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How a remarkable native insect is being saved – North and South magazine

Principles of bird conservation are helping to save another remarkable native you’ve never heard of.
We live in a world teeming with invertebrates: animals with no skeleton, bones or backbone. Many of them are insects, darting, scuttling, hopping and creeping, overhead, underfoot and out of sight.

Hold the fly spray! These are the unseen cogs of the natural world. They pollinate plants, feed animals and dispose of the dead, fertilising soil in the process. Without them, our dirt would die and be covered with animal shit – and our birds would starve. So would we.


If Game of Thrones ever needs to cast a grasshopper in fantasy armour (available in either riverstone grey, black or orange), Brachaspis robustus is a shoo-in. Murray now breeds these grasshoppers, aiming, one day, to release enough to ensure the species’ survival – the same principle that has saved the tīeke, the kakī and many other New Zealand birds.

The action takes place in Murray’s lab, – and also behind a 500m hedgehog- and stoat-proof fence within the “Tekapo Triangle”, an area of Crown land transferred to DoC last year.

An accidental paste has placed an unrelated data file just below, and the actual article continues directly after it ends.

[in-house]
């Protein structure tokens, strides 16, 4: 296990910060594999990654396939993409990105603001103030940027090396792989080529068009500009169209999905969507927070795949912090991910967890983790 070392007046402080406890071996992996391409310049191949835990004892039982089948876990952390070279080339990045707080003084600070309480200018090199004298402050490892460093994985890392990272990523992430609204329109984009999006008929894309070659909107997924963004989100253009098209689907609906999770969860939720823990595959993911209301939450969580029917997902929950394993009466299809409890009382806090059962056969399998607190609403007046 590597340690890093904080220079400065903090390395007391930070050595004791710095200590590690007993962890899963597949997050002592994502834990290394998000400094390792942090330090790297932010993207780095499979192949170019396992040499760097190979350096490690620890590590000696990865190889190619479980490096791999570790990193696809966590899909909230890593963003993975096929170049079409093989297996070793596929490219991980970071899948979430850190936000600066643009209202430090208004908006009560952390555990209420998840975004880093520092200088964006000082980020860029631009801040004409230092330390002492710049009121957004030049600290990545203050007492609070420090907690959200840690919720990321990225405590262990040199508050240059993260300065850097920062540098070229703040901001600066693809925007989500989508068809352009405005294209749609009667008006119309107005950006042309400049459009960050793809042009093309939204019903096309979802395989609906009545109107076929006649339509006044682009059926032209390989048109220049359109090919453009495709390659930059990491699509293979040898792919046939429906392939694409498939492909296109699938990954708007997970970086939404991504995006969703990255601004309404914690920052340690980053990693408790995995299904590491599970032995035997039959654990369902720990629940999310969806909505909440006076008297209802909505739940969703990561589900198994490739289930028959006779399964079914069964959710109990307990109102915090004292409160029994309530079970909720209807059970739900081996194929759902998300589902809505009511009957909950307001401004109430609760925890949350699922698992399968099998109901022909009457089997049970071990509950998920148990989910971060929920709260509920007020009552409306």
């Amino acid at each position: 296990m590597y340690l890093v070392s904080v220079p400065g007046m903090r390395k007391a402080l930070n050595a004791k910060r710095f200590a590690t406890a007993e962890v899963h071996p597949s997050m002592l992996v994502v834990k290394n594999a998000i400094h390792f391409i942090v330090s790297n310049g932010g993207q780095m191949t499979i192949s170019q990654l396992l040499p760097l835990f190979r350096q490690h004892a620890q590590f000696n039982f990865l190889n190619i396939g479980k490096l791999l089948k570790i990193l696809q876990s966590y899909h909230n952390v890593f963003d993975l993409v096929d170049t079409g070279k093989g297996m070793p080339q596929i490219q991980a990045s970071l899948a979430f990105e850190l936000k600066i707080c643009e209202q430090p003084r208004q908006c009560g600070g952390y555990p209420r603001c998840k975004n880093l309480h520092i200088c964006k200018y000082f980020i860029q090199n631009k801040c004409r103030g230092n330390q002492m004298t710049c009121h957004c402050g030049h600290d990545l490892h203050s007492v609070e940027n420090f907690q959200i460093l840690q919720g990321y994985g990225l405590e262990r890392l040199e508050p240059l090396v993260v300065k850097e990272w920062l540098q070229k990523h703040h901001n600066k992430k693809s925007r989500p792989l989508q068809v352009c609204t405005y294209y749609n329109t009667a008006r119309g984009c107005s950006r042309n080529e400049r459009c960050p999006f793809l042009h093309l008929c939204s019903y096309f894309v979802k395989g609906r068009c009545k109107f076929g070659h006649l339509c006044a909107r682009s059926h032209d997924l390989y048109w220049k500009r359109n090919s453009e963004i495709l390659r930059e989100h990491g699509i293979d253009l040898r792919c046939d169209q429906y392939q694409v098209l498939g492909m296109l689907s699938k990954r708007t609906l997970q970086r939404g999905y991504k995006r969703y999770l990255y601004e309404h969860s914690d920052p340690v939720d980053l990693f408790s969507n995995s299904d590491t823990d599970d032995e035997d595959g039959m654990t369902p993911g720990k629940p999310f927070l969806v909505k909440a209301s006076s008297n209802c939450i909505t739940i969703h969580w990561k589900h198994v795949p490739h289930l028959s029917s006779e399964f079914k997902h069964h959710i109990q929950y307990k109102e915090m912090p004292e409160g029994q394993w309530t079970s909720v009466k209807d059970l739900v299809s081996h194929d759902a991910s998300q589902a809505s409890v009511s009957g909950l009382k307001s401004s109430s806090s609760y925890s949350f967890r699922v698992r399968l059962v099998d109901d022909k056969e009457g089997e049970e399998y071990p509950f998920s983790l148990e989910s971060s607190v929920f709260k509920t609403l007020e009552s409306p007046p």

Captive rearing requires a close understanding of the grasshopper’s life cycle, from sexual habits to egg laying and food preferences. B. robustus eggs, for instance, need low temperatures as a signal to hatch – a requirement, by the way, that makes them critically sensitive to a warming world. However Murray and her team have already learned enough to raise a generation of young “hoppers” to adulthood outside the lab. Although the fence cost funders Te Manahuna Aoraki (a large-scale conservation project launched last November with several sponsors) about $130,000, the insect’s size makes them relatively cheap to conserve.

Robust grasshopper, Brachaspis robustus

Photo Jennifer Schori

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